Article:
Enjoli Moon was working at Croaker’s Spot two decades ago when she noticed a vignette portrait of a Black man in the foyer of the restaurant, then at Second and Leigh streets in Jackson Ward.
Who is that? she asked owner Neverett Eggleston III. “And he said, ‘Oh, you know, that’s who Jackson Ward is named after — Giles B. Jackson. He used to be a lawyer around here.’ ”
Giles Beecher Jackson, whose practice was on Second Street, rose from enslavement to become the first African American attorney certified to argue before the Virginia Supreme Court.
A protégé of Booker T. Washington, Jackson was an entrepreneur, newspaper publisher and civil rights activist who in 1907 curated a Black exhibit at the exposition marking the 300th anniversary of the Jamestown settlement. His dream was to build a “National Museum for Colored People.”
He died in 1924, but his legacy lives on in the widely held belief, even reported in the Richmond Times-Dispatch, that this historically Black neighborhood bears his name — despite counternarratives that the ward was an homage to former President Andrew Jackson, Confederate Gen. Thomas “Stonewall” Jackson, or even a beer garden.
The truth, like much of Richmond’s history, is complicated, ugly and — if two Richmond-born sisters have their way — potentially redemptive.
Enjoli Moon and Sesha Joi Pritchett-Moon have created The JXN Project, their endeavor to ensure that America’s moment of racial reckoning and truth telling does not bypass Jackson Ward as the historic but gentrifying neighborhood approaches its 150th anniversary on April 17.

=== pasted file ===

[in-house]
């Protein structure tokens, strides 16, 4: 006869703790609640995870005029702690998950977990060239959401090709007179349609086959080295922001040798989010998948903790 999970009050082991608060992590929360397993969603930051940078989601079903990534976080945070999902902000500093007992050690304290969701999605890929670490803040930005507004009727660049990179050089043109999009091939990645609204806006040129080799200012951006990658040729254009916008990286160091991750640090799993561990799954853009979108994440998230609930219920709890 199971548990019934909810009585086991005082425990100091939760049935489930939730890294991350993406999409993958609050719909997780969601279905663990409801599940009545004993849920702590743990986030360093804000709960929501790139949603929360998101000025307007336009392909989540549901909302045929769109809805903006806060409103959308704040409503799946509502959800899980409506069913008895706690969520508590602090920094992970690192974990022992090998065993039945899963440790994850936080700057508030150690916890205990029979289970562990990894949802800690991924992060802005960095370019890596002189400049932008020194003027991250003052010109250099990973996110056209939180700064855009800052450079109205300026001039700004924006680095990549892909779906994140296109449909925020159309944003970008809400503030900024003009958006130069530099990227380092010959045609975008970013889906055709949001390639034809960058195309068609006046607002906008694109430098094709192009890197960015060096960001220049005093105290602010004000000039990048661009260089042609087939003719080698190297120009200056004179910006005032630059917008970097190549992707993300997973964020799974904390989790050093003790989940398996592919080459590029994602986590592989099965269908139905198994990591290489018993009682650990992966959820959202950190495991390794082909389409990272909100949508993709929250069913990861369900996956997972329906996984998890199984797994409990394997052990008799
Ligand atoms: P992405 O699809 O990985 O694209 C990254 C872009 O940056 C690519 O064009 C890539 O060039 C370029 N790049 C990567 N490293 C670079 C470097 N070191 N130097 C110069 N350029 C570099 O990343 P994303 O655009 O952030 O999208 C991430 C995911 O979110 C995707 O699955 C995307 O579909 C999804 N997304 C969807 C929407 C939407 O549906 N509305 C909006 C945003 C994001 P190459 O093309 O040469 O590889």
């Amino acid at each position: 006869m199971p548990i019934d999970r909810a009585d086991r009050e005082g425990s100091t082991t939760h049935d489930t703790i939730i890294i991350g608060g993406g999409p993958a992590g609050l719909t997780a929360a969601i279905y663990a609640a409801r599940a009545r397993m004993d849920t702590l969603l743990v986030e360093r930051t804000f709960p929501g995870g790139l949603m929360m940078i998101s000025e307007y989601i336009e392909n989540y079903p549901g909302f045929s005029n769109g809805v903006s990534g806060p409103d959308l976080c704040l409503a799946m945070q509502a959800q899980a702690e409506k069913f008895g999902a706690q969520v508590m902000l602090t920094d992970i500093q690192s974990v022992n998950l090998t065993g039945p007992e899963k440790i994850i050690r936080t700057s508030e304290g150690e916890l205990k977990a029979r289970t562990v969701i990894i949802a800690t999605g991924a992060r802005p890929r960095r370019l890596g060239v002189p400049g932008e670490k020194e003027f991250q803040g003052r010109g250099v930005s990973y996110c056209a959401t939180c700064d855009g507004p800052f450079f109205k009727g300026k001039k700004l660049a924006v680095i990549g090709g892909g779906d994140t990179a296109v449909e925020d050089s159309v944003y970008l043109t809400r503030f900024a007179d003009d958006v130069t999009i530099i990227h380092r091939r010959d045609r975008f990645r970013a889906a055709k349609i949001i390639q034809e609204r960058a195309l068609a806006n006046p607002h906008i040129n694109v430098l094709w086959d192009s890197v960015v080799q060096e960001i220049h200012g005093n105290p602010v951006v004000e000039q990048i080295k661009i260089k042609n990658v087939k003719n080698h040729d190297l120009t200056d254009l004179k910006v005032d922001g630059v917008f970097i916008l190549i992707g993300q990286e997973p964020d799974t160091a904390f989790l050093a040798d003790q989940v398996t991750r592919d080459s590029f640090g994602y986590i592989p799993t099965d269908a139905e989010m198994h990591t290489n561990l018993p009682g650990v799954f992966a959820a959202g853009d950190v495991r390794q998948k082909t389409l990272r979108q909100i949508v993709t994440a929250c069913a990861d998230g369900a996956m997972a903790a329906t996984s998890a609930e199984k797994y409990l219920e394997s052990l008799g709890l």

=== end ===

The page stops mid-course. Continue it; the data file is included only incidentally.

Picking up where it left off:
Enjoli Moon is assistant curator of Film and Special Programs with the Institute for Contemporary Art at Virginia Commonwealth University and creative director of the Afrikana Independent Film Festival.
Sesha Pritchett-Moon, who has a doctorate from Old Dominion University, is a strategic planner with the U.S. Patent and Trademark Office and is the curator of @AngryBlackFemale on Instagram.
Jackson Ward was created by Confederate-sympathizing Democrats in 1871 to dilute Black Republican political power by gerrymandering the city’s African American voters into one district.
The JXN Project seeks to recontextualize a place that was created to perpetuate Black oppression, but instead became a hub of African American enterprise and empowerment so noteworthy that it earned the nickname “Harlem of the South” and was listed as a National Historic Landmark District in 1978.
Foremost among the project’s goals is for the city of Richmond to officially name Jackson Ward in honor of Giles Jackson, “so that it’s not just folklore,” Moon said.
As part of that effort, The JXN Project will push for honorary street designations to pay homage to individuals with direct ties to the neighborhood “who better reflect the essence of what Jackson Ward became.”
Among those honored would be William Washington Browne, founder of the nation’s first chartered Black financial institution; Maggie L. Walker, the first Black woman to charter a bank in the U.S.; renowned entertainer Bill “Bojangles” Robinson; entrepreneur and hotelier Neverett Eggleston; and Lorna Pinckney, a driving force behind Richmond’s jazz poetry scene before her untimely death in 2017.
The sisters make clear that they’re not attempting the erasure of streets such as Leigh, named for Benjamin Watkins Leigh, a pro-slavery member of the Virginia House of Delegates during the early 1800s.
“If that intersects with the Maggie Walker Way, then you have to talk about the intersecting histories in this city and you are forced to tell the truth,” Moon said.
Their project also calls for the seating of more Black Richmonders on the city’s Commission of Architectural Review. It seeks to correct or contextualize records on the origin of Jackson Ward with historic preservation entities, particularly the National Register of Historic Places.